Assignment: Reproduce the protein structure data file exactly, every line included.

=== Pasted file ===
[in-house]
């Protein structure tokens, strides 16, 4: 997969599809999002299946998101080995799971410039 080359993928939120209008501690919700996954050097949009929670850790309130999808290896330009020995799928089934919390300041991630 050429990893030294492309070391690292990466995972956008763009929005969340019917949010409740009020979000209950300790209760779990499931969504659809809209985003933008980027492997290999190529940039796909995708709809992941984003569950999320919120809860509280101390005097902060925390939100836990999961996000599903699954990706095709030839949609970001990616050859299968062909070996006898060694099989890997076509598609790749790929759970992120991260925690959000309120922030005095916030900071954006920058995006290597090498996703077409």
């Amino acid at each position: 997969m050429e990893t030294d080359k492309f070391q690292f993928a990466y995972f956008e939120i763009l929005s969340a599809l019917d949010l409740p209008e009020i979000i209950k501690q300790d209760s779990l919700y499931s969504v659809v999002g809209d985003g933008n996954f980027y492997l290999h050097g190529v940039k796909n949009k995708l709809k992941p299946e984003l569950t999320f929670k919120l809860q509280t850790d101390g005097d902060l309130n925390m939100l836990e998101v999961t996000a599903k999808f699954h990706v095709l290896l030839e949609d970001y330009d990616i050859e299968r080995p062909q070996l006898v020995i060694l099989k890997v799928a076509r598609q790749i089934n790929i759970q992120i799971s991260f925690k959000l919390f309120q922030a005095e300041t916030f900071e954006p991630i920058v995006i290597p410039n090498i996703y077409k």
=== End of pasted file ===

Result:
[in-house]
């Protein structure tokens, strides 16, 4: 997969599809999002299946998101080995799971410039 080359993928939120209008501690919700996954050097949009929670850790309130999808290896330009020995799928089934919390300041991630 050429990893030294492309070391690292990466995972956008763009929005969340019917949010409740009020979000209950300790209760779990499931969504659809809209985003933008980027492997290999190529940039796909995708709809992941984003569950999320919120809860509280101390005097902060925390939100836990999961996000599903699954990706095709030839949609970001990616050859299968062909070996006898060694099989890997076509598609790749790929759970992120991260925690959000309120922030005095916030900071954006920058995006290597090498996703077409």
């Amino acid at each position: 997969m050429e990893t030294d080359k492309f070391q690292f993928a990466y995972f956008e939120i763009l929005s969340a599809l019917d949010l409740p209008e009020i979000i209950k501690q300790d209760s779990l919700y499931s969504v659809v999002g809209d985003g933008n996954f980027y492997l290999h050097g190529v940039k796909n949009k995708l709809k992941p299946e984003l569950t999320f929670k919120l809860q509280t850790d101390g005097d902060l309130n925390m939100l836990e998101v999961t996000a599903k999808f699954h990706v095709l290896l030839e949609d970001y330009d990616i050859e299968r080995p062909q070996l006898v020995i060694l099989k890997v799928a076509r598609q790749i089934n790929i759970q992120i799971s991260f925690k959000l919390f309120q922030a005095e300041t916030f900071e954006p991630i920058v995006i290597p410039n090498i996703y077409k």